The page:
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Comment: Be honest, and you won't have a problem. (Score 3, Insightful) 447

by Templar (#31380572) Attached to: Why Paying For Code Doesn't Mean You Own It

It depends upon your local laws and your contract. In the U.S., the default laws tend to vary by state. The last time I checked with my attorney, he told me that here in NY, all work is considered to be work-for-hire unless specified in writing. This means that the source code is automatically the property of the client, unless I get a contract stating otherwise. Which I do sometimes, but not that often.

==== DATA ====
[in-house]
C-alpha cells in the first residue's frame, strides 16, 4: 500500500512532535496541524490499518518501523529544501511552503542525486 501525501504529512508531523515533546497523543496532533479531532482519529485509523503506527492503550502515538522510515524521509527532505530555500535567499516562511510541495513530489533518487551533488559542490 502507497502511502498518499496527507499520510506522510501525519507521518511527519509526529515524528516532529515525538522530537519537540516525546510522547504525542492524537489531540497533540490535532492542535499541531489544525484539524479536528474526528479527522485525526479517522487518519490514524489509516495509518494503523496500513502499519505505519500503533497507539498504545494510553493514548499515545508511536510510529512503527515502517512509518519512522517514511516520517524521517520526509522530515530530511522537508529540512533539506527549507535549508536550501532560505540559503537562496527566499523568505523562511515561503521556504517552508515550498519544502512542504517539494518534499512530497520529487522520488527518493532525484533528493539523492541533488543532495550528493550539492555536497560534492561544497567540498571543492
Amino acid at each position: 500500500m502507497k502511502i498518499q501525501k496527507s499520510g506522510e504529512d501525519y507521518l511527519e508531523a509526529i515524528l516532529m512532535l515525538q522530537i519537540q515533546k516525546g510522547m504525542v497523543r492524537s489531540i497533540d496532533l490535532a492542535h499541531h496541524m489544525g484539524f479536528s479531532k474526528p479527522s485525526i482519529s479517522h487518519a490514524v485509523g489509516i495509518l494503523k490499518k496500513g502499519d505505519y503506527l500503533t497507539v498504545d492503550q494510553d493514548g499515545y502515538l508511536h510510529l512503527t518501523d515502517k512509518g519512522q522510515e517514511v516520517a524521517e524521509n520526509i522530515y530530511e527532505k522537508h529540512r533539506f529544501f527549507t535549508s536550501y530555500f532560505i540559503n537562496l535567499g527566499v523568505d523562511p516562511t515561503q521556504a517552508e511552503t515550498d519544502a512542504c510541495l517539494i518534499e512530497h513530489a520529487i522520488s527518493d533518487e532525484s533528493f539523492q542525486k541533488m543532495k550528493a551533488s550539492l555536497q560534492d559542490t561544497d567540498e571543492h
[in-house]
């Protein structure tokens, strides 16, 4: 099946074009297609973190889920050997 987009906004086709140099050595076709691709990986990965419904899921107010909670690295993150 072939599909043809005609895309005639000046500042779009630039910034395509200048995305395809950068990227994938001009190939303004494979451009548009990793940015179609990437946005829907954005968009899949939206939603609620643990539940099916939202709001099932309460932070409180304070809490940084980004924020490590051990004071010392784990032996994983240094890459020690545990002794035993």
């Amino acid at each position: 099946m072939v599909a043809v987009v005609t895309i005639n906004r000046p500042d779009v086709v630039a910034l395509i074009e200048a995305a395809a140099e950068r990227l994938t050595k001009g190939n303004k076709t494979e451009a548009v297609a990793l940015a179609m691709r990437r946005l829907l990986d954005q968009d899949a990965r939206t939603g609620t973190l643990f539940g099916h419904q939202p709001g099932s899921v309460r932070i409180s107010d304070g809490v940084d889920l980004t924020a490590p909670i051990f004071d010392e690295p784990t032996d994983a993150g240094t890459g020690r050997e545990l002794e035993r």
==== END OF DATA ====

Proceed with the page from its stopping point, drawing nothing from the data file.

Things get stickier if you use other people's libraries or even open source software within your project.

I've found that it's easiest to avoid problems if you simply discuss it with your client beforehand, and be as transparent as possible in your methods and expectations.

"Religion is something left over from the infancy of our intelligence, it will fade away as we adopt reason and science as our guidelines." -- Bertrand Russell

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